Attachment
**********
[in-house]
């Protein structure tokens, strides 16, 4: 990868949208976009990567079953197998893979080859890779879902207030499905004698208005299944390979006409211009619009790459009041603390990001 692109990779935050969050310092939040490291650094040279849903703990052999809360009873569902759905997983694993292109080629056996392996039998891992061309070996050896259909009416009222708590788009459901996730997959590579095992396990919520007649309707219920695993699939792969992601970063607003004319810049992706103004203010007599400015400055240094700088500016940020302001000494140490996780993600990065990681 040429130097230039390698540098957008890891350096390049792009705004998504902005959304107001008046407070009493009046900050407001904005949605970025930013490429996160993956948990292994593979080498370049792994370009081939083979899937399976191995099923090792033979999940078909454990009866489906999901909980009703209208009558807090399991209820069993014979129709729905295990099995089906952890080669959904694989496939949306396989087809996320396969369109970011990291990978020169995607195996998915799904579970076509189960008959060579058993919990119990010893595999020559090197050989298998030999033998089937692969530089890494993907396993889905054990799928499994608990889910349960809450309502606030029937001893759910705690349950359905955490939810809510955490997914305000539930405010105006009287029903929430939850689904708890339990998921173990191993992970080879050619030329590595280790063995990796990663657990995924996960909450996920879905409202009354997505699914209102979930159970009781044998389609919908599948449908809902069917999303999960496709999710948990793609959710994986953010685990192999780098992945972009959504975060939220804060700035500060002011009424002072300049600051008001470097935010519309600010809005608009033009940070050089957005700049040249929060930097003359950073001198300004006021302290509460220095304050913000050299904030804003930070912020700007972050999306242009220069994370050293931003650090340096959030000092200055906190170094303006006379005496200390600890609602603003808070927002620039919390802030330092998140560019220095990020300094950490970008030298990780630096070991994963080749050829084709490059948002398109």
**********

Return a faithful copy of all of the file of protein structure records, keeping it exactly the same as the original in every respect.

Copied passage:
[in-house]
């Protein structure tokens, strides 16, 4: 990868949208976009990567079953197998893979080859890779879902207030499905004698208005299944390979006409211009619009790459009041603390990001 692109990779935050969050310092939040490291650094040279849903703990052999809360009873569902759905997983694993292109080629056996392996039998891992061309070996050896259909009416009222708590788009459901996730997959590579095992396990919520007649309707219920695993699939792969992601970063607003004319810049992706103004203010007599400015400055240094700088500016940020302001000494140490996780993600990065990681 040429130097230039390698540098957008890891350096390049792009705004998504902005959304107001008046407070009493009046900050407001904005949605970025930013490429996160993956948990292994593979080498370049792994370009081939083979899937399976191995099923090792033979999940078909454990009866489906999901909980009703209208009558807090399991209820069993014979129709729905295990099995089906952890080669959904694989496939949306396989087809996320396969369109970011990291990978020169995607195996998915799904579970076509189960008959060579058993919990119990010893595999020559090197050989298998030999033998089937692969530089890494993907396993889905054990799928499994608990889910349960809450309502606030029937001893759910705690349950359905955490939810809510955490997914305000539930405010105006009287029903929430939850689904708890339990998921173990191993992970080879050619030329590595280790063995990796990663657990995924996960909450996920879905409202009354997505699914209102979930159970009781044998389609919908599948449908809902069917999303999960496709999710948990793609959710994986953010685990192999780098992945972009959504975060939220804060700035500060002011009424002072300049600051008001470097935010519309600010809005608009033009940070050089957005700049040249929060930097003359950073001198300004006021302290509460220095304050913000050299904030804003930070912020700007972050999306242009220069994370050293931003650090340096959030000092200055906190170094303006006379005496200390600890609602603003808070927002620039919390802030330092998140560019220095990020300094950490970008030298990780630096070991994963080749050829084709490059948002398109």